He had come out of the back door of the bunker behind me and I didn’t see him shoot. He got me through the side of the face underneath my jaw, took my top teeth out, fractured my maxilla and the bullet burnt along the side of my nose. It felt like just as if somebody with a clenched fist had just hit me. I spat out a handful of teeth and I spun round.

He was only a few paces away, facing me. He had a rifle and bayonet and I had a light machine-gun. I pressed the trigger but found I’d got no ammunition left. As he came towards me, I realised that it was either me or him. I was an unarmed combat instructor and knew I could go hand-to—hand against anybody with a rifle and bayonet. I therefore let him come and I crashed the gun straight into his face. Before he hit the ground I had my hand on his wind-pipe and I literally tried to tear it out. We were tossing over on the ground. I then managed to get the bayonet from his rifle and I finished him with that.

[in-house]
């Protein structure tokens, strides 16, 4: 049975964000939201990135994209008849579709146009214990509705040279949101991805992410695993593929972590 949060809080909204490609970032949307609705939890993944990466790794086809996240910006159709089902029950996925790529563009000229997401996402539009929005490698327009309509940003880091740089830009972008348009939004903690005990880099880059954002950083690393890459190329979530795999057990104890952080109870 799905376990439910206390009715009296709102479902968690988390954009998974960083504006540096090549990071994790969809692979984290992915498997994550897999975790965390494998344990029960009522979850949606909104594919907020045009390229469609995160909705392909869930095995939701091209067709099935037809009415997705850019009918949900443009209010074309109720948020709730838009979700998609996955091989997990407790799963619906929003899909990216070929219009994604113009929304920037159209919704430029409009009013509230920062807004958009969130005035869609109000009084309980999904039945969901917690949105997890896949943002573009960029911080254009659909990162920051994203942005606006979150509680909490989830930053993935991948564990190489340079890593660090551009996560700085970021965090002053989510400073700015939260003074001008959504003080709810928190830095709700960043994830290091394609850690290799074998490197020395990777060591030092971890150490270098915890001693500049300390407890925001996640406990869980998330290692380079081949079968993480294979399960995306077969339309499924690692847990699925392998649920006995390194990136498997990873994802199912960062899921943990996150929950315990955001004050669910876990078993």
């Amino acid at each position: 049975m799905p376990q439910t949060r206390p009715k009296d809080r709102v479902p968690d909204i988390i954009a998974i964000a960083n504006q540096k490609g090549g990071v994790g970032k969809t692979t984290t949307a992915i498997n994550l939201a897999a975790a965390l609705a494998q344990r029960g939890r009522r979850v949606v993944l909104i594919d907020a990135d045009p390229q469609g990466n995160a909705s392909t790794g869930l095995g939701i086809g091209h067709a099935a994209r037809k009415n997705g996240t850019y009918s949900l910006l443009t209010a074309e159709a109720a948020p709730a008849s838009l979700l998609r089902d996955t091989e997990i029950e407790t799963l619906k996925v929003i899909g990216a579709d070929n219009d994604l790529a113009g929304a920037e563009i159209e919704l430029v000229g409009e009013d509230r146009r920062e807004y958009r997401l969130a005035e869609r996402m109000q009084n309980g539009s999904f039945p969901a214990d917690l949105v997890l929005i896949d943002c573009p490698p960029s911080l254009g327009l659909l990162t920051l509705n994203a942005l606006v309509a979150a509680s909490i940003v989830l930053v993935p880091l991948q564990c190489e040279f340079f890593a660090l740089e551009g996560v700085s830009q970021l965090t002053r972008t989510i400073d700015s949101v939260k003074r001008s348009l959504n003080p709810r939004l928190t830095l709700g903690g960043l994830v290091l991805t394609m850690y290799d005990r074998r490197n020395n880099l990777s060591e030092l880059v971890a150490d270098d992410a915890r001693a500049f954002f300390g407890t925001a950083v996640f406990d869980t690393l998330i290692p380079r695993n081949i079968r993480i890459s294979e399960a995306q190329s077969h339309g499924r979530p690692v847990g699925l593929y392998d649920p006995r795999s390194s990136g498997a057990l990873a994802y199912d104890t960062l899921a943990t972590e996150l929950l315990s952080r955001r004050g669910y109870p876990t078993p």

As I stood up, I heard a shout from 12 Platoon telling me that they were pinned down by another bunker I couldn’t see.They told me where it was as best they could. I threw a grenade over the top of the bunker and a chap who could see it yelled back a correction. I threw a second one. That was short, but it hit the ground before it got to the open bunker and it bounced straight into it, killing the occupants. There was still more bunkers over the other side.